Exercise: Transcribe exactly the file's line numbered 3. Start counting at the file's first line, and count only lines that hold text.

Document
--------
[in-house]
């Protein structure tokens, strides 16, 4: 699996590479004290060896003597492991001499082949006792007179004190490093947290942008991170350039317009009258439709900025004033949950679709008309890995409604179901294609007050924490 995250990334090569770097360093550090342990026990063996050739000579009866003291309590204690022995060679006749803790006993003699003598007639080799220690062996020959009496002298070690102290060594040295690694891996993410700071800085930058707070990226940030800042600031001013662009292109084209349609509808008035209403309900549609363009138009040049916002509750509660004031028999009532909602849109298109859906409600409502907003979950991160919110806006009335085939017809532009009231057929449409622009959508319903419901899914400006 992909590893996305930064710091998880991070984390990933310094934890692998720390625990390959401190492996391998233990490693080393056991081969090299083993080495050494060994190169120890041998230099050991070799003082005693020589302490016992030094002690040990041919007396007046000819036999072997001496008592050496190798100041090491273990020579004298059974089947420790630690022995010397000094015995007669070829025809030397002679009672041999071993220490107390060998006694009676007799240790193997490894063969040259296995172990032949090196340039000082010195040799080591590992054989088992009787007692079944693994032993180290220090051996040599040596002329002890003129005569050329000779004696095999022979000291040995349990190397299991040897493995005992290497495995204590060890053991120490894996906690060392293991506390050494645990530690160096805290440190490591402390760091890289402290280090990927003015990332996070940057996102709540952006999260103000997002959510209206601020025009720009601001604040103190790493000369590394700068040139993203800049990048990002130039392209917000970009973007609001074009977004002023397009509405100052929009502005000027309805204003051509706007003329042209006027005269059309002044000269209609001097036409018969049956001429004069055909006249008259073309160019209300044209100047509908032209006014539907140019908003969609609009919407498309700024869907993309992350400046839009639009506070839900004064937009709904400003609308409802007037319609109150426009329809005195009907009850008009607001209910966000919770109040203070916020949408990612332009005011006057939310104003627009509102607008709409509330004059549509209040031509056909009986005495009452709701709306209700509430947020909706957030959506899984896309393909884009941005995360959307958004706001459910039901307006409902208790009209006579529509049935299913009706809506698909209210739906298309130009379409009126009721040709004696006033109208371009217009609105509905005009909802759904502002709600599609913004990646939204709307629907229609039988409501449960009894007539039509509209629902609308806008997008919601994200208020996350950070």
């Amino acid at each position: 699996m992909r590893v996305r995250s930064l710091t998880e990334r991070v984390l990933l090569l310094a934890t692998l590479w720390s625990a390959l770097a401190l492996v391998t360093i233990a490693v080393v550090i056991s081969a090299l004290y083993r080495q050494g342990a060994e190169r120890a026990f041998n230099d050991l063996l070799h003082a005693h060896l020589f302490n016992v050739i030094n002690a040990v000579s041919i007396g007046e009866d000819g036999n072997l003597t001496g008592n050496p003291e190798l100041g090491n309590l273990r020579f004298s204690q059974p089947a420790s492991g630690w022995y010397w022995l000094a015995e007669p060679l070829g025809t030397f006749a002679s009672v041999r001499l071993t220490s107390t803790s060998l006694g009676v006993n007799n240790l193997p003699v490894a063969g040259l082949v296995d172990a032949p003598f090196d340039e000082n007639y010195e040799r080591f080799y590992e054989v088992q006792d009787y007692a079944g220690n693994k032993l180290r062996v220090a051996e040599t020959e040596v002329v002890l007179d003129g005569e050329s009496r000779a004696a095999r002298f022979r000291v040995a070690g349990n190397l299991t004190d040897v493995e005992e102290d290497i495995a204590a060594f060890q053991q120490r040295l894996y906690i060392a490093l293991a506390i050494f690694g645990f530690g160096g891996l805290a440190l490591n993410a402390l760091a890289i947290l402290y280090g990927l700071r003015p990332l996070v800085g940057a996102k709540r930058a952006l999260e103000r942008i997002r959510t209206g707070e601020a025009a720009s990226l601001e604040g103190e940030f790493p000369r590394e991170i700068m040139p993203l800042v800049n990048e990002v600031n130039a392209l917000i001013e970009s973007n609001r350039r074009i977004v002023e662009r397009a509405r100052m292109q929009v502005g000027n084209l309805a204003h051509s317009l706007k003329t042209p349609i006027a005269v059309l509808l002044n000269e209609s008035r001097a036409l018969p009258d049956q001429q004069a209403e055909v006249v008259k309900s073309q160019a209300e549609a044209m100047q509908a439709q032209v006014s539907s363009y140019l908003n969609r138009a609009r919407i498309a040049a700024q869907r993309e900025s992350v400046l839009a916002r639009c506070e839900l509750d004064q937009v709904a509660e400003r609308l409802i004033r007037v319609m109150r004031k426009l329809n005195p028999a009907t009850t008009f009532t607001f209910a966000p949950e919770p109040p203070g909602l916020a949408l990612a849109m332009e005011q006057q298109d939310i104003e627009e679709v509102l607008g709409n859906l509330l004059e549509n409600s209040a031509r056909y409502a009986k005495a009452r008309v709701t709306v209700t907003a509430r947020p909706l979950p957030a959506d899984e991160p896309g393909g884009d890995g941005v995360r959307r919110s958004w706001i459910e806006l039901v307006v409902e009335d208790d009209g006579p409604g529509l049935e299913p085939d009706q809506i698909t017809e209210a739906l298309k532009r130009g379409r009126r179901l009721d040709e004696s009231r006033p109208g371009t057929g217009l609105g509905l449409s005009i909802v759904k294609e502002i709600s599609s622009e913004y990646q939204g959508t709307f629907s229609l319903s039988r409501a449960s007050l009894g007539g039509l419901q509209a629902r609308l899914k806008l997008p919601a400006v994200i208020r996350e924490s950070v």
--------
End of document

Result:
């Amino acid at each position: 699996m992909r590893v996305r995250s930064l710091t998880e990334r991070v984390l990933l090569l310094a934890t692998l590479w720390s625990a390959l770097a401190l492996v391998t360093i233990a490693v080393v550090i056991s081969a090299l004290y083993r080495q050494g342990a060994e190169r120890a026990f041998n230099d050991l063996l070799h003082a005693h060896l020589f302490n016992v050739i030094n002690a040990v000579s041919i007396g007046e009866d000819g036999n072997l003597t001496g008592n050496p003291e190798l100041g090491n309590l273990r020579f004298s204690q059974p089947a420790s492991g630690w022995y010397w022995l000094a015995e007669p060679l070829g025809t030397f006749a002679s009672v041999r001499l071993t220490s107390t803790s060998l006694g009676v006993n007799n240790l193997p003699v490894a063969g040259l082949v296995d172990a032949p003598f090196d340039e000082n007639y010195e040799r080591f080799y590992e054989v088992q006792d009787y007692a079944g220690n693994k032993l180290r062996v220090a051996e040599t020959e040596v002329v002890l007179d003129g005569e050329s009496r000779a004696a095999r002298f022979r000291v040995a070690g349990n190397l299991t004190d040897v493995e005992e102290d290497i495995a204590a060594f060890q053991q120490r040295l894996y906690i060392a490093l293991a506390i050494f690694g645990f530690g160096g891996l805290a440190l490591n993410a402390l760091a890289i947290l402290y280090g990927l700071r003015p990332l996070v800085g940057a996102k709540r930058a952006l999260e103000r942008i997002r959510t209206g707070e601020a025009a720009s990226l601001e604040g103190e940030f790493p000369r590394e991170i700068m040139p993203l800042v800049n990048e990002v600031n130039a392209l917000i001013e970009s973007n609001r350039r074009i977004v002023e662009r397009a509405r100052m292109q929009v502005g000027n084209l309805a204003h051509s317009l706007k003329t042209p349609i006027a005269v059309l509808l002044n000269e209609s008035r001097a036409l018969p009258d049956q001429q004069a209403e055909v006249v008259k309900s073309q160019a209300e549609a044209m100047q509908a439709q032209v006014s539907s363009y140019l908003n969609r138009a609009r919407i498309a040049a700024q869907r993309e900025s992350v400046l839009a916002r639009c506070e839900l509750d004064q937009v709904a509660e400003r609308l409802i004033r007037v319609m109150r004031k426009l329809n005195p028999a009907t009850t008009f009532t607001f209910a966000p949950e919770p109040p203070g909602l916020a949408l990612a849109m332009e005011q006057q298109d939310i104003e627009e679709v509102l607008g709409n859906l509330l004059e549509n409600s209040a031509r056909y409502a009986k005495a009452r008309v709701t709306v209700t907003a509430r947020p909706l979950p957030a959506d899984e991160p896309g393909g884009d890995g941005v995360r959307r919110s958004w706001i459910e806006l039901v307006v409902e009335d208790d009209g006579p409604g529509l049935e299913p085939d009706q809506i698909t017809e209210a739906l298309k532009r130009g379409r009126r179901l009721d040709e004696s009231r006033p109208g371009t057929g217009l609105g509905l449409s005009i909802v759904k294609e502002i709600s599609s622009e913004y990646q939204g959508t709307f629907s229609l319903s039988r409501a449960s007050l009894g007539g039509l419901q509209a629902r609308l899914k806008l997008p919601a400006v994200i208020r996350e924490s950070v």